Last question from me, you've talked about the higher materials and other cost as a negative to consolidate gross margins. I guess, how do you expect second half to defer from the second quarter experience in terms of different…

Nick Pinchuk

No, I’m not really sure. I’m not sure. For example, steel prices, we buy steel in the U.S. Our steel, the Milwaukee sockets are made with U.S steel. All our hand tools are U.S. steel and they rose 30% in last 18 months. So, I’m not sure what’s going to happen in the future. It's hard to say where there will be more or less. Certainly, we think we can manage it.

Operator

Thank you. Our next question comes from Scott Stember with C.L. King & Associates.

Scott Stember

Can we just talk about RS&I, maybe just flush out, it looks like a diagnostic and software did well and the flatness really came from the undercar care or the under care equipment and flat OEM? Can you maybe just talk about I know there is lumpiness in the business, but maybe just talk about what’s drove down in particular the undercar equipment side?

Nick Pinchuk

That’s a good question. I mean that is the question there. I mean the thing is the flatness to the OEM is generally driven by the chronic lumpiness of that business, and we’ve seen it go up and down pass, the equipment business was all up. I think its mid single digits or low single in the quarter and that is the little worse than it's been. And you got a couple of effects one is that, we had a couple of in some of the peripheral pieces that business like break ways and so on, we had some pretty big distributions last year in terms of some major OEM that did create a headwind.

And we had some difficulties around things like we change the deliveries associated with some of our in our collusion business and we had a little destocking with distributors. And around some of our lift factories had the same kind of things in terms of delivery. So, we had something that you could explain some of it. I think the rest of it is just, boy, it was a tepid quarter. So, we saw a tepid quarter and we had a couple of three things in there that you could make some explanation, but I don’t think they added up to the whole downturn.

Scott Stember

So, it sounds like probably two thirds of it was more transitory or at least some of it goes away?

Nick Pinchuk

Yes, I mean I think it is our job is to try to six that. I mean we don’t like it down there in that situation. So, we have to try to figure out how to deal with those -- the way we’re dealing with the transitory stuff is couple of new products are rolling out. So some people might have been anticipating that and backing up. We've got some new products rolling out in a fall, so we will do that. We’re going to take a look at that sourcing associated with the relationship with the distributors, and see if we can make sure that, it doesn’t just throw us that air ball again. And so, that’s all we do in that situation.

Scott Stember

All right and on power tools, did you just talk about how that did within the tool segment? And how that affected the intercompany sales on C&I?

Nick Pinchuk

Yes, look, the power tools business is up slightly in the Tools Group. Cordless tools sold pretty well in the quarter. You know that pneumatic that I talked about coming out of the C&I business was launched late, so wouldn’t have any effect some on into the Tools Group. Generally, you saw the small tools that come from our Kunshan factory in China. The little 14.4 volts sell pretty well in the Tools Group, which created that positivity.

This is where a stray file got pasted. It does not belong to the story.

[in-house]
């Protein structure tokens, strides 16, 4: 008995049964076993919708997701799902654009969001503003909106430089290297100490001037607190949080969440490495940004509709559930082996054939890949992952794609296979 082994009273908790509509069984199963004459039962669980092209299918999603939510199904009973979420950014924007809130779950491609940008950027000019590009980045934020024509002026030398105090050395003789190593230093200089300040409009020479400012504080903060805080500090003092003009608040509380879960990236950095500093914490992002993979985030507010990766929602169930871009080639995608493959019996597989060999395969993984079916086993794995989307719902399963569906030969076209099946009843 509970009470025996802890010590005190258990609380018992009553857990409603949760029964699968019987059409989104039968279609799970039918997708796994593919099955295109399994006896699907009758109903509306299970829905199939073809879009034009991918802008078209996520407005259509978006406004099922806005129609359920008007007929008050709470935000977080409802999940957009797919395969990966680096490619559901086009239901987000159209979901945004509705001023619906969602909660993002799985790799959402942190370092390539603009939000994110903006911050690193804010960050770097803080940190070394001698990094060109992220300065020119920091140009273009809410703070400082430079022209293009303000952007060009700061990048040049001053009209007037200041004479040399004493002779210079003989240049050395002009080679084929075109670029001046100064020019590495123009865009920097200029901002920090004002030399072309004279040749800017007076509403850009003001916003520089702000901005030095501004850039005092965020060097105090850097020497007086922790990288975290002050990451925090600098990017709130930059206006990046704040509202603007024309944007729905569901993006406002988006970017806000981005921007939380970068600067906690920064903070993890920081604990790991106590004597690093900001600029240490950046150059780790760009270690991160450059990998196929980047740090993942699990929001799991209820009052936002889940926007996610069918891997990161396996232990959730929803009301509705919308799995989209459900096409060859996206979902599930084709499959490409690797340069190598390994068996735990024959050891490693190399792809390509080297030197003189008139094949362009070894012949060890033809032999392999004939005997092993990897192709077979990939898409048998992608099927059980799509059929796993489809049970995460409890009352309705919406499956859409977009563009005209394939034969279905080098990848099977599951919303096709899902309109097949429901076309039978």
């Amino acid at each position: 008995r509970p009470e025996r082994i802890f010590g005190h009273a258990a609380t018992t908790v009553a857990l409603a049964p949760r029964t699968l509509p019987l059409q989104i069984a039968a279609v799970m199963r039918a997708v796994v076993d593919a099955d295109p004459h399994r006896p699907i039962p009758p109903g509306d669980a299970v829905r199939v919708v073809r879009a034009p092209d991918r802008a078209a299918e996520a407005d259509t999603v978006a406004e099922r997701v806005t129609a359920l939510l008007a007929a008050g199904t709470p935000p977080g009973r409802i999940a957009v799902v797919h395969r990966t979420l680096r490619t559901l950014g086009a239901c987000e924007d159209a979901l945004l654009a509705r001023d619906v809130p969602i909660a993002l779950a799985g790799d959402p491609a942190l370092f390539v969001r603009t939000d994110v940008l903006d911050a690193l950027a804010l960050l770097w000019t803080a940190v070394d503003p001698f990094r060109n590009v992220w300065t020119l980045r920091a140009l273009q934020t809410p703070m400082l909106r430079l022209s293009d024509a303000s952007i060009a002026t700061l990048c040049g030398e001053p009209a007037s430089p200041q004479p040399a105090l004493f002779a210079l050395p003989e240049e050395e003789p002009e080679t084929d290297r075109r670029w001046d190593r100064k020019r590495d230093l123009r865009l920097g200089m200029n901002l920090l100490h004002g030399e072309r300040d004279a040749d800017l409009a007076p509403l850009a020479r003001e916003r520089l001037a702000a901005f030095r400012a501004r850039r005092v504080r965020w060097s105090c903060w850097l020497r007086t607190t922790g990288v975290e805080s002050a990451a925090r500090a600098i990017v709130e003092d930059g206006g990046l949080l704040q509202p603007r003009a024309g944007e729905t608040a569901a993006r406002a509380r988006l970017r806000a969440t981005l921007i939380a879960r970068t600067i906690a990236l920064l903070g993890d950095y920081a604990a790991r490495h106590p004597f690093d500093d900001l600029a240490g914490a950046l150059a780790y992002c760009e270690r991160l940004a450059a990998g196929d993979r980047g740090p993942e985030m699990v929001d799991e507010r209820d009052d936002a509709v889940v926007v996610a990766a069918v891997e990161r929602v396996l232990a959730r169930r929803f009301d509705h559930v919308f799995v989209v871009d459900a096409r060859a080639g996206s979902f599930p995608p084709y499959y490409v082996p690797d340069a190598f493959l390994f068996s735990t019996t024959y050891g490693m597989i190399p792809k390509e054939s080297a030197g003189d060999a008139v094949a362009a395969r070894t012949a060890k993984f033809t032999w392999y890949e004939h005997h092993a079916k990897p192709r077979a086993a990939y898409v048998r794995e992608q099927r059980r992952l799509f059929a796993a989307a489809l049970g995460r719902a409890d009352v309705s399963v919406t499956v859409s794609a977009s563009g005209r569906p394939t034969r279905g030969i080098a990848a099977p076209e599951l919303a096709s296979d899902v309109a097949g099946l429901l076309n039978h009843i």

And then, they were really selling down some of the inventory they had from prior distribution from the C&I business. And we expect that a little bit to change as new products rollout from C&I, but that sort of it. Tools Group had a reasonably positive hold in the right -- but positive, holding their own in cordless though, weaker in pneumatic in the marketplace. And but some of that was driven by our smaller like cordless power tools that come out of Kunshan therefore in this quarter, the C&I power tools factory in Murphy didn’t benefit from it.

Scott Stember

And just last question, you've talked about I guess the first salvo of tariffs that went out on steel and aluminum. Can you maybe just touch base on the last couple the $50 billion that were announced in 200 billion, how you guys can offset that going forward?

Nick Pinchuk

I think, if you talked about products, generally, we are sourcing the markets from where we -- we're sourcing the markets where we sell, so we generally have a fairly positive profile versus those kinds of interruptions. And if we don’t, we have the ability to move things around the resource. So when we look at the list of tariffs, we think we're pretty well positioned for those things, and those things that we are not, that's our job to make the difference.

So at least that we look at it right now, we were not ringing our hands and worrying about them effectively. So, I think now things could change and things would be changing minute by minute with tariffs. So, I'm always saying to what I see right today and what's in place today we are okay.

Operator

Thank you. At this time, I would like to turn the conference over to Leslie Kratcoski for closing remarks.

Leslie Kratcoski

Great. Thanks, everyone for joining us this morning. A replay of the call will be available shortly on our website. And as always, we appreciate your interest in Snap-On. Good day.

Operator

This concludes today's teleconference. You may now disconnect.